Because bluebirds lack a strong bill to excavate a cavity for nesting, they depend on finding the used cavities of other birds or man-made houses. Bluebird populations had declined steadily over the years due to habitat loss. But, thanks to man-made houses, they are making a comeback. Our Wild Birds Unlimited bluebird boxes are designed with the birds in mind.
The top can be lifted for viewing without disturbing the nestling and easy monitoring of the nest-(it is not recommended to open the box day 13 or after as this may cause fledglings to leave the nest too early). The side is easily opened at the end of the nest season for cleaning. It is important to clean out old nesting material that may harbor parasites.
Mounting Bluebird BoxesLocate in an open, grassy field edge or lawn area away from trees (300 ft or more apart). Place the houses at least 50 feet away from birdfeeders and your main house. Face the box away from prevailing winds (facing south) and mount boxes approximately 5 feet high. Perching areas near to the nestbox like telephone poles, stakes, small trees, etc. are preferred by bluebirds.
Have boxes up by March in mid-Michigan.
If Tree Swallows compete for the nest site, place another box near the first (15 to 25 feet from the original house). They seem to tolerate overlapping territories of other species, but bluebirds will not nest less than 100 feet from each other. Both swallows and bluebirds are dependent on cavities for nesting, but otherwise they are different in many of their survival strategies. Bluebirds feed on ground-dwelling insects while swallows feed on insects in the air. Given places to nest, they can coexist within an area quite effectively. It may even be beneficial for bluebirds to have swallows nearby to warn them of potential predators or danger.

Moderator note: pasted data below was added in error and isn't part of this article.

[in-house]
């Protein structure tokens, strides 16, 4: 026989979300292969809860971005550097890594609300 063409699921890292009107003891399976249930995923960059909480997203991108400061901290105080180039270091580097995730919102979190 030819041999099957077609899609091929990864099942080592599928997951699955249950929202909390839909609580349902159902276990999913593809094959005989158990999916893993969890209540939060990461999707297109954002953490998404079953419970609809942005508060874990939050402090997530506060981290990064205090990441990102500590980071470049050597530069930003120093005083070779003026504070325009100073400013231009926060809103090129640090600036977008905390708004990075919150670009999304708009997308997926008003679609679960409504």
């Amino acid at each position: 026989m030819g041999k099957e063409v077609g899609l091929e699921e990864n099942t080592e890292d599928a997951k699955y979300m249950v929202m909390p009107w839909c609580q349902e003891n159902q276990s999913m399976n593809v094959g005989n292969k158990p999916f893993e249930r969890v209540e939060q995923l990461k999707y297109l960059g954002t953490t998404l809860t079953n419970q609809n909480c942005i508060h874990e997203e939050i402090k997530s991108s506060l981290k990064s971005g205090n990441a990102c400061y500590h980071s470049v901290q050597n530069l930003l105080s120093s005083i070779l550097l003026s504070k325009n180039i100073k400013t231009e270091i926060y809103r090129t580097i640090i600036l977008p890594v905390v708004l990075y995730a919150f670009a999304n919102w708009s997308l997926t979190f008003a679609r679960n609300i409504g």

One important item to mention is that sparrows and wrens may try to take over a bluebird nesting box. They may find the box first or they may try to force the bluebirds out. The only way to help reduce this possibility is to make sure the house is mounted away from the edge of trees or away from human dwellings and to remove the nests before they are complete (a sparrow nest is a sloppy collection of grasses or litter that fills the box. A wren builds its nest out of twigs). You can also leave the top and side of the nestbox open to make it less desirable until the sparrow relinquishes its claim on that house.